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# Isentropic Exponent not = cp/cv ? Steam

## Isentropic Exponent not = cp/cv ? Steam

(OP)
Dear colleagues,
I'm confused because I thought that kappa = cp /cv generally.
Now I found in different property-tools, that for example water-steam 30barA, 245°C,cp=3.1992, cv=2.1134, cp/cv=1.513 BUT kappa=1,2804.
Why that? How can I get to this kappa-value. In my EXCEL-tools I use the water97_v13.xla which provides cp and cv only.

Thanks!
Johann

### RE: Isentropic Exponent not = cp/cv ? Steam

Sounds like one reference is providing cp and cv, and a different reference is providing k. Is that right? A deep dive into both references, their basis, and calculations is the only way to answer that.

Good Luck,
Latexman

### RE: Isentropic Exponent not = cp/cv ? Steam

The isentropic exponent k is = Cp/Cv for ideal gases and for real gas at low pressures only, where z=1.0. Due to the real gas compressiblility of the gas z <1.0, real gas k is obtained by some other means, which involves partial derivative terms.

k = - (Cp/Cv).(δp/δv)T..(v/p) for real gas, where v = specific molar volume, all terms in consistent units.

In any case, if your value for Cp is correct, then the value for Cv, based on semi ideal gas behaviour, ought to be ( from Cp-Cv=R)

Cv = ((3.2 x 18) - 8.314) / 18 = 2.74 kJ/kg/degC - higher than your value of 2.1kJ/kg/degC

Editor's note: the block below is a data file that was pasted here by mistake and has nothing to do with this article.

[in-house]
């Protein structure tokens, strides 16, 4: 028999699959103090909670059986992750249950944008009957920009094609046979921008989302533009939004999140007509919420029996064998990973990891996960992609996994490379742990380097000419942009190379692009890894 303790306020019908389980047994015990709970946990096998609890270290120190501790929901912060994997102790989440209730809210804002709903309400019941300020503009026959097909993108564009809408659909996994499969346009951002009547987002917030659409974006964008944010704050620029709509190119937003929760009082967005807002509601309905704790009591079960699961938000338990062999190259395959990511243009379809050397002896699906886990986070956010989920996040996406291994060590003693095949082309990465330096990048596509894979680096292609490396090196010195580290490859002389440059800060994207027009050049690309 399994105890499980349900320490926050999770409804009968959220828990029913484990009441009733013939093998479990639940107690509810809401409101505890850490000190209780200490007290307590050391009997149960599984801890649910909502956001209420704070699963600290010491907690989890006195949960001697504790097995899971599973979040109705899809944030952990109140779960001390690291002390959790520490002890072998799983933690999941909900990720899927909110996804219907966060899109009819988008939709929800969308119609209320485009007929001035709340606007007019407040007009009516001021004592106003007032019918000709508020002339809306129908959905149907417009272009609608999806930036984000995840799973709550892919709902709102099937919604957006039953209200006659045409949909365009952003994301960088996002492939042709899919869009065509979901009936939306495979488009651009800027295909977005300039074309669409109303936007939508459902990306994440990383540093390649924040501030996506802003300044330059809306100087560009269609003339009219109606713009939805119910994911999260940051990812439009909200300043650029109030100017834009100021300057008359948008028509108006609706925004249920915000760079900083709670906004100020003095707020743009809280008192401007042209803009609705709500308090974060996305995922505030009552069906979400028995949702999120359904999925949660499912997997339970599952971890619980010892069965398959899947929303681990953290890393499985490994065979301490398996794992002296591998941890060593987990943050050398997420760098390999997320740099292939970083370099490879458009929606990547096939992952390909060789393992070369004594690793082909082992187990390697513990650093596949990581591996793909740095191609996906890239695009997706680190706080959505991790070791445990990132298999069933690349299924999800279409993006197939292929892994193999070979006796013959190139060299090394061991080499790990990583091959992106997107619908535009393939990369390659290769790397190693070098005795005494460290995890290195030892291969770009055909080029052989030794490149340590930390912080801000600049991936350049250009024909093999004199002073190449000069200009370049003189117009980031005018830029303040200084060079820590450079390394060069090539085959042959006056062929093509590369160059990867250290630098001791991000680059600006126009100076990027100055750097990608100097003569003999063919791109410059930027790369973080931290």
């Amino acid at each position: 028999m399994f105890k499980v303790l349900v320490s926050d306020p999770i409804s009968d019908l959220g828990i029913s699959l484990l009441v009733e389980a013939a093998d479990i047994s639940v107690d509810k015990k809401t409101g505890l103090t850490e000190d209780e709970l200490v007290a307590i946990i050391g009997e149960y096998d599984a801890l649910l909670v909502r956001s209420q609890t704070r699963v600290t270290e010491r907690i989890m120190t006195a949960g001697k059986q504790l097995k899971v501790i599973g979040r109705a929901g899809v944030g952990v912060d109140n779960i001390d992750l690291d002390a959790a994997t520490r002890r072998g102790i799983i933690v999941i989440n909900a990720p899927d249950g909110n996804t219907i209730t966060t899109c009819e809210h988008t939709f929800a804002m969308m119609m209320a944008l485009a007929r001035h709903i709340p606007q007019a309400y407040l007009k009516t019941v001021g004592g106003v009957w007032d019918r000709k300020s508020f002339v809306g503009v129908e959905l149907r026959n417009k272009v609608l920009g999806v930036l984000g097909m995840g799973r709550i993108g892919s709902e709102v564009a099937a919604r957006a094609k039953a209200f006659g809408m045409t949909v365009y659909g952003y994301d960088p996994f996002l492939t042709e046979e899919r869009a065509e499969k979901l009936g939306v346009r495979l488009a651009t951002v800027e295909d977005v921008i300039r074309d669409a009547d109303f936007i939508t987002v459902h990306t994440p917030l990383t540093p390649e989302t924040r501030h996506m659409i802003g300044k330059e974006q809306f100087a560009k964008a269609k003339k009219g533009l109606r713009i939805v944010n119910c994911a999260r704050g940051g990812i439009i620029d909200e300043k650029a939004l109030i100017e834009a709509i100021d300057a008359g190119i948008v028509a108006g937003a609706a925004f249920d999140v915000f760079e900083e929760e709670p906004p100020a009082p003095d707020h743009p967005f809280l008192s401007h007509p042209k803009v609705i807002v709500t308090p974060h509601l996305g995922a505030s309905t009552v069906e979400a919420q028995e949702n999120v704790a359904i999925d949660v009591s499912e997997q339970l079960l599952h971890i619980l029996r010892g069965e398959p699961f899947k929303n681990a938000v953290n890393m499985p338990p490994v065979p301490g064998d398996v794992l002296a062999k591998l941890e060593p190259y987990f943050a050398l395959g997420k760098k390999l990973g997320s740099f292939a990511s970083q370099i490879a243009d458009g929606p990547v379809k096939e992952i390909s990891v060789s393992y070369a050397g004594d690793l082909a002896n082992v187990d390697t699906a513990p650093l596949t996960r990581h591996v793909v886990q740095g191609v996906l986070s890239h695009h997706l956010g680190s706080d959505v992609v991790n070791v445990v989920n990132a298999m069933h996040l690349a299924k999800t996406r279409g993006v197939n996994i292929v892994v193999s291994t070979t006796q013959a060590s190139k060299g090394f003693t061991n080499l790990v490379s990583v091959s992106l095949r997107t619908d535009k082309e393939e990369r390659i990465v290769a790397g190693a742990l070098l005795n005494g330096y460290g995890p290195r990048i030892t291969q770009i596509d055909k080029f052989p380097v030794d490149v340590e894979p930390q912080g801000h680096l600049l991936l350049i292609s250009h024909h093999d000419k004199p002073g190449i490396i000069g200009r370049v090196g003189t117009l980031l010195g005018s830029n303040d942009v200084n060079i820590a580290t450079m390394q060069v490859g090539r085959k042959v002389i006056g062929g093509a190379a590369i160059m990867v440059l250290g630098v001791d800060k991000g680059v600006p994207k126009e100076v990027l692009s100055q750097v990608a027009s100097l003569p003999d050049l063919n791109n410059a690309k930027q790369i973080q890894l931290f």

and semi ideal Cp/Cv = 3.2 / 2.74 = 1.17

which is somewhat closer to the real value of 1.28 than 1.5

### RE: Isentropic Exponent not = cp/cv ? Steam

The value of k = Cp/Cv is used in the calculations related with the flow of compressible fluids through pipes, ROs, nozzles etc. and appears in the equation Pv**k = Constant.
See for example the Crane Technical Paper 410.
More realistic would be to consider the expansion of the fluid as isentropic, isenthalpic or intermediate between both. In a nozzle, for example, that usually has a negligable friction pressure drop, the expansion approachs to the isentropic and in a pipe is more close to intermediate.
If you change k by a, being a the expansion coefficient in the same equation as before, Pv**a = Constant, the values of a of the reheated steam are 1.3 for the isentropic expansion and a = 1 for the isenthalpic expansion. In the case of the hydrogen, the values of a, are 1.4 and 1
In any case the use of k = Cp/Cv is correct to solve the fluid calculations

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